Dedham, MA – Norfolk County Register of Deeds William P. O’Donnell reported that Norfolk County recordings for July show a significant increase in average property sale prices compared to both the previous year and the previous month. This surge can likely be attributed to having limited housing inventory in a competitive market.
“Average property prices are up significantly this month, and while this may be good news for sellers and investors, it makes it increasingly difficult for first-time homebuyers and homeowners looking to move, especially with high interest rates relative to what they were in 2020 and 2021,” stated Register of Deeds William P. O'Donnell.
The average sale price of commercial and residential properties for July 2023 was $1,452,378, a 19% increase compared to July 2022 and an increase of 40% from June 2023. However, the total dollar volume of commercial and residential sales is down, decreasing 7% from last year but up 7% from last month.
“Based on prior years and trusted economic theory, we know that even when demand remains the same but the supply of an item decreases, the price will increase,” said Register O’Donnell. “Unfortunately, when prices rise without a corresponding rise in inventory, it may result in increased competition among buyers. This makes it harder for homebuyers in general but especially for first-time homebuyers who must now deal with the added cost of higher interest rates to afford homes and properties.”
Notwithstanding the increase in average property sales prices the total number of deeds for July 2023, which reflects both commercial and residential real estate sales and transfers, was 1,272, down 18% from July 2022 and decreased 26% from June.
Register O'Donnell noted, “Higher interest rates have a particular impact on first-time homebuyers, especially given that the average price for commercial and residential property is 43% higher than the value in 2021 and 74% higher than the value in 2020. Higher interest rates also affect seasoned homebuyers' eagerness to refinance and willingness to sell, which results in fewer mortgages being recorded.
For the month of July, lending activity overall continued to decline. A total of 1,258 mortgages were recorded, which is 47% less than last year and 14% less than last month.
“Overall real estate activity is on a downward trend, driven by two likely factors: limited inventory and high interest rates, which reduce the number of deeds and the number of mortgages, which make up a large portion of the total document volume at the registry,” said Register O'Donnell.
The Registry of Deeds recorded 8,620 documents in July 2023. This was 21% less than in July 2022 and 18% less than in June 2023.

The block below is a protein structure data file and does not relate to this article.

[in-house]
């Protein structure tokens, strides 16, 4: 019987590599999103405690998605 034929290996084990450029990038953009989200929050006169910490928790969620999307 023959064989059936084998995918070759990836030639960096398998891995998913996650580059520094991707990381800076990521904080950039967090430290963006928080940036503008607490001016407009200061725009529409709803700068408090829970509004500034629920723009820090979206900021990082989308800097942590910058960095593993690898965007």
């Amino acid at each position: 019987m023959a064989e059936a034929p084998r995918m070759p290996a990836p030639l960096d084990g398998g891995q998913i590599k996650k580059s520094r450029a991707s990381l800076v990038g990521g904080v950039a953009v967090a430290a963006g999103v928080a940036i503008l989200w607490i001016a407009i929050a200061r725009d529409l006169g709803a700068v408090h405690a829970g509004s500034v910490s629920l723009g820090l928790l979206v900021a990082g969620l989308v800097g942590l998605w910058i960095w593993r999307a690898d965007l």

“On a positive note, for the first time this year, we are seeing a reduction in both the number of foreclosure deeds and the number of notices to foreclose compared to last year,” said Register O'Donnell.
The Norfolk County Registry of Deeds continues to closely monitor the foreclosure market. In July 2023, there were 5 foreclosure deeds recorded as a result of mortgage foreclosures taking place in Norfolk County, whereas in July 2022, there were 9 recorded. Additionally, this month, there were 18 notices to foreclose, the first step in the foreclosure process, less than the 21 recorded in July 2022.
“There is no question that these foreclosure numbers are good news. With that said, we cannot forget that foreclosure activity has a human face associated with it, and there are still a number of our neighbors who have lost their homes, and even more are dangerously close to losing their homes,” said Register O'Donnell. “I would urge anyone struggling to pay their mortgage or who knows someone who is struggling to contact one of the non-profit organizations listed on our website, www.norfolkdeeds.org.”
For the past several years, the Norfolk County Registry of Deeds has partnered with Quincy Community Action Programs (617-479-8181 x376) and NeighborWorks Housing Solutions (508-587-0950) to help anyone facing challenges paying their mortgage. Another option for homeowners is to contact the Massachusetts Attorney General’s Consumer Advocacy and Response Division (CARD) at 617-727-8400.
Register O’Donnell concluded, “We have seen some good news in regard to the decrease in foreclosure activity only to be tempered by a limited housing inventory creating an increasingly competitive market. We need to increase new home construction and housing initiatives in order to increase the supply and make homeownership more attainable.”